U.S. Press Freedom Tracker

Videographer arrested during election protest in Los Angeles

Incident Details

Date of Incident
November 4, 2020

Arrest/Criminal Charge

Status of Charges
Charges dropped
Arresting Authority
Los Angeles Police Department
Unnecessary use of force?
No
January 12, 2021 - Update

Charges dropped against videographer arrested during election protest in Los Angeles

Charges against Vishal Singh, a videographer who works on Netflix documentaries, were dropped on Jan. 12, 2021, according to the Los Angeles City Attorney’s Director of Community Engagement and Outreach.

Singh was arrested on Nov. 4, 2020, while filming election-related protests in support of the Black Lives Matter movement. Los Angeles officers also arrested videographer Sean Beckner-Carmitchel and detained at least three other members of the press that night.

Director Rob Wilcox told the Committee to Protect Journalists, a founding partner of the U.S. Press Freedom Tracker, via email on March 3, 2021, that the D.A.’s office made a determination to reject the cases against Singh and Beckner-Carmitchel in January. When reached for comment, both journalists told CPJ they were unaware that the charges against them had been dropped, and that they were confirming with the city and their attorneys.

November 4, 2020

Vishal Singh, a videographer who works on Netflix documentaries and has been covering demonstrations in Los Angeles, was arrested in the city on Nov. 4, 2020, while filming election-related protests in support of the Black Lives Matter movement.

Singh told the Committee to Protect Journalists that he and fellow videographer Sean Beckner-Carmitchel were covering a relatively small demonstration that was winding down near the intersection of West 5th and South Hill streets along Pershing Square after marching from City Hall. CPJ is a founding partner of the U.S. Press Freedom Tracker.

At approximately 7:30 p.m., Los Angeles Police officers arrived on motorcycles and declared the gathering an unlawful assembly, according to Twitter posts by Singh and other journalists present.

According to a tweet posted by Singh, officers then hemmed in the crowd and the two videographers using a police maneuver called kettling.

At the beginning of the video in Singh’s tweet, officers can be seen placing Beckner-Carmitchel in zip-tie cuffs and leading him behind the police line. Multiple officers then point at Singh moments before they move in to arrest him.

Singh told the Los Angeles Times that he believes he and Beckner-Carmitchel were targeted for arrest because they were recording and acting as press.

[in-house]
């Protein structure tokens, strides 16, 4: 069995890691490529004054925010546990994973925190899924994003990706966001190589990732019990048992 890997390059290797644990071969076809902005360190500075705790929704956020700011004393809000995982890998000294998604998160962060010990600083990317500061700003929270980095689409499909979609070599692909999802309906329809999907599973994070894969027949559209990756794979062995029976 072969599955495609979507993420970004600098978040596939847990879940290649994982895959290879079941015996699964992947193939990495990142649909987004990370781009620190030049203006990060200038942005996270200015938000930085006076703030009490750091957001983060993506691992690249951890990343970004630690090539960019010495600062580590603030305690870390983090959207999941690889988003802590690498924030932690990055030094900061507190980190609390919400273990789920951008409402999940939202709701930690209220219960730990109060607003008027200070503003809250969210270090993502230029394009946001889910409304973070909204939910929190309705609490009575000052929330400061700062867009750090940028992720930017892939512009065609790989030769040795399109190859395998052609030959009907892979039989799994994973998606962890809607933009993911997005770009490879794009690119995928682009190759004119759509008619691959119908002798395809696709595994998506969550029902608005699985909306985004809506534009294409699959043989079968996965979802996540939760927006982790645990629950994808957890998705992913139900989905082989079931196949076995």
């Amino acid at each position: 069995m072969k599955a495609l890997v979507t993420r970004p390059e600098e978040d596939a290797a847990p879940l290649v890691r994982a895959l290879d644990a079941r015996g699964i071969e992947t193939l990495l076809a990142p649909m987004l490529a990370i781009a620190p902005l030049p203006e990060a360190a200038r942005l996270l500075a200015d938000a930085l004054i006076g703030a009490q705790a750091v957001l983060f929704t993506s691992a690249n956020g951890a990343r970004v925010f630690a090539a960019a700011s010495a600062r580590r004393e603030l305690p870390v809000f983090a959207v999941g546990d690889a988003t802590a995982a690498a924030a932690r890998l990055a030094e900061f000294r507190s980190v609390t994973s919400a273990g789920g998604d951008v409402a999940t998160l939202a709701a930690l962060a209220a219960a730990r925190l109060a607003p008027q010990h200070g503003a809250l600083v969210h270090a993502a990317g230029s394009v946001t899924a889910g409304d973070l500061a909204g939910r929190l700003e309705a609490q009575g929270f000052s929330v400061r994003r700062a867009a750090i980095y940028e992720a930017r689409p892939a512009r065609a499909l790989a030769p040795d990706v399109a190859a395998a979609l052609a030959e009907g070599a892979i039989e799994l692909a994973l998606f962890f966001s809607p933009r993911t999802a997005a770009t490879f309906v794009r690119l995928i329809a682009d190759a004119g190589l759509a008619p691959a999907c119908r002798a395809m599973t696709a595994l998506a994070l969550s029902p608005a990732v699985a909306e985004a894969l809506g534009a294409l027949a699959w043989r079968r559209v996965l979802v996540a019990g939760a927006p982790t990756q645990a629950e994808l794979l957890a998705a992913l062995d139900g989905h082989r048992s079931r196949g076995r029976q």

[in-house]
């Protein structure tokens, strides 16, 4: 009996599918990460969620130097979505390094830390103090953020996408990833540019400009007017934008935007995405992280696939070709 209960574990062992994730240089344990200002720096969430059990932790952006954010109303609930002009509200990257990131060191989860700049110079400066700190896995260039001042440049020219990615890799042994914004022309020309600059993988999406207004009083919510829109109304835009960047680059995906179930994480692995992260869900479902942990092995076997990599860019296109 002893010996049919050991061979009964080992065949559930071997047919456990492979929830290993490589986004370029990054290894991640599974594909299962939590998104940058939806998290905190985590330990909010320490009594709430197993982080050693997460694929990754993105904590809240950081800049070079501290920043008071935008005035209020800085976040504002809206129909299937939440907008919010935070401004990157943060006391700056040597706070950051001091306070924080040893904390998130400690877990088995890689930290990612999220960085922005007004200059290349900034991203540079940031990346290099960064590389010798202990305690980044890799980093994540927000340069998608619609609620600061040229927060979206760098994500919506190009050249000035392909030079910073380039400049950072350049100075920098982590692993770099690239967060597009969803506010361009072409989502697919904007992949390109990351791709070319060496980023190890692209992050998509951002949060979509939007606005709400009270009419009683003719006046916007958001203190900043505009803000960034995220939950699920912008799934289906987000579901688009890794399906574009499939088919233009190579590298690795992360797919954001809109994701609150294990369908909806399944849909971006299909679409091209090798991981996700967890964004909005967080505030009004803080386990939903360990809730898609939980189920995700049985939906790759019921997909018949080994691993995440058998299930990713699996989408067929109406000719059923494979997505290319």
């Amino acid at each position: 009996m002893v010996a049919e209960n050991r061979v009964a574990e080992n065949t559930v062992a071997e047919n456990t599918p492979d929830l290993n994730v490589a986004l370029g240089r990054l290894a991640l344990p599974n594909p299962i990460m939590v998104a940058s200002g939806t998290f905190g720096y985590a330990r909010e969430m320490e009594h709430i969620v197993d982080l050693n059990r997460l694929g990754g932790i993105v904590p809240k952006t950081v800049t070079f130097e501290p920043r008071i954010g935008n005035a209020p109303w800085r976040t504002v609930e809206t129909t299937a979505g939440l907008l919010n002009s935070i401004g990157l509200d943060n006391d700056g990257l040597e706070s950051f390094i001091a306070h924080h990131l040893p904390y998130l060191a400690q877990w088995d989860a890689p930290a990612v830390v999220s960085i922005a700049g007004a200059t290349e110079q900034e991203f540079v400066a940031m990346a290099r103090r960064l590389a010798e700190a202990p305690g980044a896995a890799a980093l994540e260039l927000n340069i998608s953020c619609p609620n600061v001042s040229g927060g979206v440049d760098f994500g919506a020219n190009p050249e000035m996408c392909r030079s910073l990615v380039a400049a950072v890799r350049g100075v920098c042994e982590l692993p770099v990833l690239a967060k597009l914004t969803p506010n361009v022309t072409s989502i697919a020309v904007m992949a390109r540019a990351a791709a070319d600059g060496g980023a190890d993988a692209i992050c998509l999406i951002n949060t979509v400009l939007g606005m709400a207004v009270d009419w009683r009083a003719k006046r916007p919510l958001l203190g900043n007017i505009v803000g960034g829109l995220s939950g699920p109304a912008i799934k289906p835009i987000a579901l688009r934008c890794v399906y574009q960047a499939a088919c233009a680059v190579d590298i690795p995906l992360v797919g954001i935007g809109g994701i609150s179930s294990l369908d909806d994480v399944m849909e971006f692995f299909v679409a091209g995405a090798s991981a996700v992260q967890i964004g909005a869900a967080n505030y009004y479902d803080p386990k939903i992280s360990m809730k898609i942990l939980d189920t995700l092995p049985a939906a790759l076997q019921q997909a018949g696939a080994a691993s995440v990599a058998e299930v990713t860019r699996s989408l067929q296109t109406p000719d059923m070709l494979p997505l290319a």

“They very clearly just looked for the people with the cameras who are there the most and just grabbed me,” Singh said. “As I was livestreaming, I saw multiple officers pointing me out.”

The Tracker has documented Beckner-Carmitchel’s arrest here. At least two other journalists were detained in the kettle but released without being processed.

Singh described himself to CPJ as a “citizen journalist,” and noted that both the bullet-proof vest and helmet he was wearing were labeled “PRESS.” These markings are visible in another video of his arrest posted by an observer. Singh also said he identified himself to police as a member of the news media before he was handcuffed.

Singh told the Tracker that both he and Beckner-Carmitchel were cited with failure to disperse — a misdemeanor — and released approximately two hours later with orders to appear in court on March 9, 2021.

If convicted, Singh could face up to six months imprisonment and a fine of up to $1,000, according to California’s penal code.

When asked for comment about the arrests, Los Angeles Police Department spokesperson Capt. Stacy Spell confirmed to the Times that two individuals had been arrested and cited for failure to disperse. She also claimed that LAPD officers have been dealing with large, disruptive crowds that all subsequently claim to be members of the press.

“We are having an ongoing challenge with individuals who are participating in disruptive activities, taking over the street and failing to disperse but subsequently claiming to be media,” Spell said. “Literally the entire crowd claimed to be media.”

Singh told the Times that during his months of covering protests in LA, he had not heard any protesters claiming to be members of the press.

The LAPD did not respond to an emailed request for further comment.

The U.S. Press Freedom Tracker catalogues press freedom violations in the United States. Email tips to [email protected]